Backgrounder 1

Clean-Air Benefits


      California's cleaner-burning gasoline is one of the most significant pollution-reduction measures ever undertaken in California.  By reducing harmful emissions from California's 24 million motor vehicles as well as the wide array of gasoline-burning equipment, cleaner-burning gasoline will play a lead role in reducing health effects from air pollution and enabling California to attain federal and state air quality standards.

      This backgrounder presents an overview of the benefits that cleaner-burning gasoline will provide to California.

Background

      Despite decades of progress in reducing air pollution, California continues to have the worst air quality in the nation.

      California has been a world leader in requiring stringent emission controls on motor vehicles and industrial plants.  These and other pollution-control measures have made a difference -- the average Californian's exposure to harmful levels of ozone, the primary component of smog, has been cut in half since 1980.

      Despite this progress, five of the seven cities in the United States with the worst air quality problems are in California, and 90 percent of Californians still breathe polluted air.

      California's sunny climate and mountainous topography are well-suited for smog formation. Volatile organic compounds, oxides of nitrogen and other common pollutants are converted by sunlight into ozone, a colorless, odorless gas that can damage lung tissue.  Ozone aggravates common respiratory ailments, such as asthma and bronchitis, and contributes to premature aging of lung tissue and various chronic lung diseases.

      Hot weather accelerates ozone formation, and frequent air inversions trap ozone-laden air in the coastal plains and inland valleys where most of California's cities are located.

      The greater Los Angeles area has the highest ozone levels in the United States, but Ventura County, San Diego, The San Joaquin Valley and Sacramento also have very serious ozone problems.  Ozone levels are lower but still reach unhealthful levels in the San Francisco Bay Area and many mountain and desert counties.  Only a handful of rural counties in the northernmost part of the state are in attainment with federal and state ozone standards.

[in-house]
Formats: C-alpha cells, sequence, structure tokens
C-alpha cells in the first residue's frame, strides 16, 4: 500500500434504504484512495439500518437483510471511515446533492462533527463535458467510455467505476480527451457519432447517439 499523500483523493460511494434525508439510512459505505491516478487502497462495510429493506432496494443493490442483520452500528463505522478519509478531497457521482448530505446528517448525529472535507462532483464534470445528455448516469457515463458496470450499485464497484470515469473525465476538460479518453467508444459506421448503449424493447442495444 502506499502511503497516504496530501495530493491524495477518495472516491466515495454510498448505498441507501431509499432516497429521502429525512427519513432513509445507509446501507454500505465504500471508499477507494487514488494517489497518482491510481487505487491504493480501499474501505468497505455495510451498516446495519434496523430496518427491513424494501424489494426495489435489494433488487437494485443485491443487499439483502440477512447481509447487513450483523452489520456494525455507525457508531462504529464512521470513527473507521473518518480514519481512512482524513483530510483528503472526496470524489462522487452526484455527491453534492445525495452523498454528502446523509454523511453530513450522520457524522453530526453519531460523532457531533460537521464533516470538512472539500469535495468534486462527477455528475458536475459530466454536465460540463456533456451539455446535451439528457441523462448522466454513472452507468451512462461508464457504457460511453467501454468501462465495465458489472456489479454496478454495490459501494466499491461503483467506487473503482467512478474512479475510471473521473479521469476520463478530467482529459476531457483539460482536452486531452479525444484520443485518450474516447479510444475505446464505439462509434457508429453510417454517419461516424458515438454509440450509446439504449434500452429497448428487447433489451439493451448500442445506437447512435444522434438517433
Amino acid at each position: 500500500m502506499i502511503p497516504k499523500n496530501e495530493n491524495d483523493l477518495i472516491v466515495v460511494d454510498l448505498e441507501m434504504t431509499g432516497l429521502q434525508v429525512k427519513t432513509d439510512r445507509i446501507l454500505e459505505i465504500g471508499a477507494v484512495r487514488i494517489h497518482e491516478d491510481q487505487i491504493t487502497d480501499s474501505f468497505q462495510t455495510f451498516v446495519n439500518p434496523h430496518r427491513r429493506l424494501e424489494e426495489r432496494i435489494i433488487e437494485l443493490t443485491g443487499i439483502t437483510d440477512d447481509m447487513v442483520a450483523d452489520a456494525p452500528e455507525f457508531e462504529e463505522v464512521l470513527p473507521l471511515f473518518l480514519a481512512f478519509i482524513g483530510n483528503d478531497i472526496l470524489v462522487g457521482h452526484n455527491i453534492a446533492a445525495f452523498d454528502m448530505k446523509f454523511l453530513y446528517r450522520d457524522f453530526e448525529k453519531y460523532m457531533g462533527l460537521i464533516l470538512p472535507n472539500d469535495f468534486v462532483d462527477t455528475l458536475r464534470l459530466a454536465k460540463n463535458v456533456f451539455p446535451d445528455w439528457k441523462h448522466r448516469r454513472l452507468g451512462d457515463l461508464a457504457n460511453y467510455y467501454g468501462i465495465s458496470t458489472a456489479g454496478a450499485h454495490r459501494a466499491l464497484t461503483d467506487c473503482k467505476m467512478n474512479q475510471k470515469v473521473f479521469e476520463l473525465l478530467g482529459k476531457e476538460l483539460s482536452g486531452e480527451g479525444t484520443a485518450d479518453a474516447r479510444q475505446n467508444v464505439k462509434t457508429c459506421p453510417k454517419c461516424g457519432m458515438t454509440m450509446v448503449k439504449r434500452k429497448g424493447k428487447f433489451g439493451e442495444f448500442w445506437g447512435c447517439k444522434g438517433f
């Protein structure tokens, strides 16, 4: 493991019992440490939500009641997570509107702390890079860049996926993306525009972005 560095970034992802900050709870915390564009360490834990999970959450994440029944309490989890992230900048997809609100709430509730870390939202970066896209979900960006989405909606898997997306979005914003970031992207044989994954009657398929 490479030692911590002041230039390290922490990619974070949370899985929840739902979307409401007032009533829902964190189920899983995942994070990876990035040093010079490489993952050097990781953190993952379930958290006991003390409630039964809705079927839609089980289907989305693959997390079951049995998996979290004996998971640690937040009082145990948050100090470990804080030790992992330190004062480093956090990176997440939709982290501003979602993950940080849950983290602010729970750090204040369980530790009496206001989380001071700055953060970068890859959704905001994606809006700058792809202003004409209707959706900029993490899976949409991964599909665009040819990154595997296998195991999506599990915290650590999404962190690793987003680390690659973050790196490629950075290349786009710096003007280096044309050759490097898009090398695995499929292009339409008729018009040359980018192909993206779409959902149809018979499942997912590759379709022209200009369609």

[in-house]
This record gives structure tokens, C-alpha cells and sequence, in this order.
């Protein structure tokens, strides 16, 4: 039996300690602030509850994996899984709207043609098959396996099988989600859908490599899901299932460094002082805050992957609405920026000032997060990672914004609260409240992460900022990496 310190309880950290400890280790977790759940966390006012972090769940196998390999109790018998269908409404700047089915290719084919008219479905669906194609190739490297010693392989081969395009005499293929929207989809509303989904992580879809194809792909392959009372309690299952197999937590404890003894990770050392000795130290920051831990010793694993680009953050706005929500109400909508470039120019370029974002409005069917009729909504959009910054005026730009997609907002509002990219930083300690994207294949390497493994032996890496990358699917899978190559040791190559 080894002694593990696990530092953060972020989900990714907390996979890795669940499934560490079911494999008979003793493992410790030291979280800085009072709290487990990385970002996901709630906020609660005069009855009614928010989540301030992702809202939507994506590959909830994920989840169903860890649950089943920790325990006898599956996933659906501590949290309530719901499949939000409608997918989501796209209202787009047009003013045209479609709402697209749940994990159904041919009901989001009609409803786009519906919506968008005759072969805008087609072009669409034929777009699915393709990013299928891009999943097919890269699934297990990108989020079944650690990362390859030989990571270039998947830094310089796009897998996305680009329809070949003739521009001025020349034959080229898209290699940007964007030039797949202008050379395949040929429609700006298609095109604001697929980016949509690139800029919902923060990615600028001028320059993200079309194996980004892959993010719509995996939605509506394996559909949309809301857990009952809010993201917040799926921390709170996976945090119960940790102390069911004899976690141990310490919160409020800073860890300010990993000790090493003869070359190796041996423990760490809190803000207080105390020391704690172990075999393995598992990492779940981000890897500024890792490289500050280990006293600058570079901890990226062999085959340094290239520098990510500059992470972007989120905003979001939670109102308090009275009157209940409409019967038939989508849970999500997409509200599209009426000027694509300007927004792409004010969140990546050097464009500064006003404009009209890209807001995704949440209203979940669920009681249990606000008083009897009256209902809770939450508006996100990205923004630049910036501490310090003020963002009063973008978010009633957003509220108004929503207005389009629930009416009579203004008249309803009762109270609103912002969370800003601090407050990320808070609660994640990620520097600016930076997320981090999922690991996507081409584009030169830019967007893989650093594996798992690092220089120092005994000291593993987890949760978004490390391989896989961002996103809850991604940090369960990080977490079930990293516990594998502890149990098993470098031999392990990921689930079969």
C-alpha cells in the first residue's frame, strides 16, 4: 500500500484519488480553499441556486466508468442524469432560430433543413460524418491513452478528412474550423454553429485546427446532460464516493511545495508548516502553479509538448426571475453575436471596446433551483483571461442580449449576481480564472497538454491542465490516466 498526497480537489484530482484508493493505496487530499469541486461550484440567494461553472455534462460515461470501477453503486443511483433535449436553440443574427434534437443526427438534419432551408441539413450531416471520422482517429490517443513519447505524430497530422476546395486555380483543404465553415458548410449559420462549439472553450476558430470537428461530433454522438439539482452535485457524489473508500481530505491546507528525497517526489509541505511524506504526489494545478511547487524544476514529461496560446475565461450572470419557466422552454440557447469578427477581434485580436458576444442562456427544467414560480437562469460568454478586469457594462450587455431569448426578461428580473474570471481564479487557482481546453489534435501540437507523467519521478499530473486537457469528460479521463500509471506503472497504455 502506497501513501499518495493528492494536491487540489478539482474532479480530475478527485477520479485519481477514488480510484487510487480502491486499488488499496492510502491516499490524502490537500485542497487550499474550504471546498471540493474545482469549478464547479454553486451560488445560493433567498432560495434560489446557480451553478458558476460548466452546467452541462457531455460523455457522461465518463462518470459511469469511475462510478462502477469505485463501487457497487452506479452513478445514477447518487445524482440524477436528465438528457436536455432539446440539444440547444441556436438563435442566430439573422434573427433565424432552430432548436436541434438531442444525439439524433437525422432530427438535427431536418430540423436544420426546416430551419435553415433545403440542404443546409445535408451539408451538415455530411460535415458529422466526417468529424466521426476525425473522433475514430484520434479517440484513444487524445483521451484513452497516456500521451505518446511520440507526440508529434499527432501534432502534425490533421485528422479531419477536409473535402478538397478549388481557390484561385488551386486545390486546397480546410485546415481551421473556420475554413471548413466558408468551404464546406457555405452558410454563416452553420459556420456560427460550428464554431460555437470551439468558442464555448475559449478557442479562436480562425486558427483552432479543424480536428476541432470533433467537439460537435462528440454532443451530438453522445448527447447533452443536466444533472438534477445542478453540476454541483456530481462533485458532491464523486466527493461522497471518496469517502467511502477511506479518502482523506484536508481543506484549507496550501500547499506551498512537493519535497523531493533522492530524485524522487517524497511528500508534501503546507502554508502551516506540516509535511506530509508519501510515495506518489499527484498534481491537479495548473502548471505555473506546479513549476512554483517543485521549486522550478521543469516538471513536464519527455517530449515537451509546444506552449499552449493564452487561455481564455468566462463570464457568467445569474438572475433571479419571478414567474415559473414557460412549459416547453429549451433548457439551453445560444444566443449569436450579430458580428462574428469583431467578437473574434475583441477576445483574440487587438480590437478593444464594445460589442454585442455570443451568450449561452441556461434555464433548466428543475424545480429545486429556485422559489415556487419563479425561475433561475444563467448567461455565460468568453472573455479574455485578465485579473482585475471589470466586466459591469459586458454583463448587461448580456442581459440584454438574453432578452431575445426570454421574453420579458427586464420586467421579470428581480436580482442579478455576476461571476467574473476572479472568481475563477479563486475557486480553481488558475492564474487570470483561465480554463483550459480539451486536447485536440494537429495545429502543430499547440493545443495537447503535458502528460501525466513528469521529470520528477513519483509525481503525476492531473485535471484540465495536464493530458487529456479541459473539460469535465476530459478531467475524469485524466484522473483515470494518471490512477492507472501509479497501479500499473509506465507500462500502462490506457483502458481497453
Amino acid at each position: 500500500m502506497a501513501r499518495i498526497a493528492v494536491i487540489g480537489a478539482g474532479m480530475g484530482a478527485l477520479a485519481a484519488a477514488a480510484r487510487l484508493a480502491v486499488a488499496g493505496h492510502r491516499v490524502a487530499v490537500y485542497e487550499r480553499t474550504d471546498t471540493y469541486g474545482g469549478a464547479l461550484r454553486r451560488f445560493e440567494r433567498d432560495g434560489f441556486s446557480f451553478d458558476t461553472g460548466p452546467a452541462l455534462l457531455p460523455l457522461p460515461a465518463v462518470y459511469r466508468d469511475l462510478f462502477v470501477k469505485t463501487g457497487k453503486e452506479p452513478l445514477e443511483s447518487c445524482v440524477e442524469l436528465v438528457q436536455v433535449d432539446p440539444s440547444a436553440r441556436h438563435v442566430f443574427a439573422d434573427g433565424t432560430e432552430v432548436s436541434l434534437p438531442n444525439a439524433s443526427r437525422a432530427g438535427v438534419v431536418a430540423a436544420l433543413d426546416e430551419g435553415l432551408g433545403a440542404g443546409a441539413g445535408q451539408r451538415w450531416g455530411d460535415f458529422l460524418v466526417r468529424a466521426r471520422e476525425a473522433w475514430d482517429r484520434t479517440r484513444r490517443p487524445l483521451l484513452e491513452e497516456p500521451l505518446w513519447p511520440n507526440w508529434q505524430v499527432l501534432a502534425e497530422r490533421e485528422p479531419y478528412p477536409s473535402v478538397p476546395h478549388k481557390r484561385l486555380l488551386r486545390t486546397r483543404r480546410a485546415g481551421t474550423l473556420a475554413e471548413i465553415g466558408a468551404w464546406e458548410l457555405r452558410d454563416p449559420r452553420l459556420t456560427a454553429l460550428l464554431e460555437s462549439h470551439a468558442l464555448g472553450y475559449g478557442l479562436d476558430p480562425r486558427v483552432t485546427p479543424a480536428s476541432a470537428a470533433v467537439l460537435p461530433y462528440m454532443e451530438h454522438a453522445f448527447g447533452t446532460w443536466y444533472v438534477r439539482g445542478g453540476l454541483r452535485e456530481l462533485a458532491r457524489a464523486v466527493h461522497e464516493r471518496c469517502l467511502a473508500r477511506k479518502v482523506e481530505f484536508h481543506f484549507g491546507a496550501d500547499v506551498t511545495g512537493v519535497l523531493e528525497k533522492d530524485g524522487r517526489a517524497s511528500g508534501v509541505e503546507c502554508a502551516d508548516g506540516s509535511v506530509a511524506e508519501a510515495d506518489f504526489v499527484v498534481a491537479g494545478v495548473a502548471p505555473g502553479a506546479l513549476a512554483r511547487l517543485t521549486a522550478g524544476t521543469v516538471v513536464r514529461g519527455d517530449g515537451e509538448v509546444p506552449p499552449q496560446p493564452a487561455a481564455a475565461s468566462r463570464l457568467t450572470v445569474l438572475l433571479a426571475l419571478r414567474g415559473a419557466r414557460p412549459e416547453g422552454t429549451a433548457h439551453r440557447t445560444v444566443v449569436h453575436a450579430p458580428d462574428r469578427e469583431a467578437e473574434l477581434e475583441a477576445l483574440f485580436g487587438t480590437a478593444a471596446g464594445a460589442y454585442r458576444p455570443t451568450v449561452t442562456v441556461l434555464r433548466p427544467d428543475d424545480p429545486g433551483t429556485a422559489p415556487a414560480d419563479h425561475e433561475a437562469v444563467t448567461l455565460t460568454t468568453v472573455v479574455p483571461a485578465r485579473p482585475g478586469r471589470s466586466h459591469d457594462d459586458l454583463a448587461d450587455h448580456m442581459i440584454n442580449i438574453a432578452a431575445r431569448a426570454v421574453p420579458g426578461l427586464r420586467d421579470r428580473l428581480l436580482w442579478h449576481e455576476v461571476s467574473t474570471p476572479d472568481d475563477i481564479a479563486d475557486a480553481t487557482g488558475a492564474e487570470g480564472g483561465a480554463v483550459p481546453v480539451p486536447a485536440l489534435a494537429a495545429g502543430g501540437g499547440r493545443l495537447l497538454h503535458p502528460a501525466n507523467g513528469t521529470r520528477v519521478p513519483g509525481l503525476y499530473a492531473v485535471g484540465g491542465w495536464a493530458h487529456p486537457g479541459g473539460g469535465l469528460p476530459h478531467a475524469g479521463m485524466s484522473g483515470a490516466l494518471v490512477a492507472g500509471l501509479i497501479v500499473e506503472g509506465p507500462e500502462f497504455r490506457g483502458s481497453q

Motor vehicles account for about 50 percent of ozone-forming emissions.  Emission-control devices and the Smog Check program have helped reduce motor vehicle emissions, but Californians will not be able to breathe clean, healthy air unless further steps are taken to reduce motor vehicle emissions.

The Benefits of Cleaner-Burning Gasoline

      Cleaner-burning gasoline is a powerful and effective clean-air measure because it will immediately reduce emissions from all the motor vehicles and motorized equipment that use it. Virtually every motor vehicle, regardless of its age or the sophistication of its emission-control equipment, will pollute less when it begins using cleaner-burning gasoline.

      The reductions in ozone-forming emissions from the use of cleaner-burning gasoline will account for approximately 25 percent of the total ozone reductions expected from all new pollution-control measures to be implemented in California in the next several years.  No other single pollution-control measure comes close to that amount.

      The emissions reductions from use of cleaner-burning gasoline will be equivalent to taking approximately 3.5 million motor vehicles from California's roads and highways.  More specifically, the clean-air benefits are comparable to removing the following number of motor vehicles from these geographic areas:

                                Area                                     Motor Vehicles Removed



                               
South Coast/Greater L.A.                      1,500,000

                               Ventura County                                          80,000

                                San Diego County                                    325,000

                                Desert Counties                                       130,000

                                San Joaquin Valley                                  350,000

                                Sacramento Valley                                  260,000

                                S.F. Bay Area                                         575,000

                                Rest of State                                            300,000


                               Total for California                             3,520,000

Total Emission Reductions

      The use of cleaner-burning gasoline will reduce the emission of pollutants from on-road motor vehicles in California by more than 3 million pounds per day.  This includes reductions in emissions of carbon monoxide of about 2.6 million pounds per day.

      While the carbon monoxide reduction is an important benefit, the California Air Resources Board views the most important benefit to be the reduction of an estimated 600,000 pounds per day of volatile organic compounds (VOCs) and oxides of nitrogen (NOx), which combine in the atmosphere to form ozone.  This amounts to an approximate 15 percent reduction in these pollutants from motor vehicles.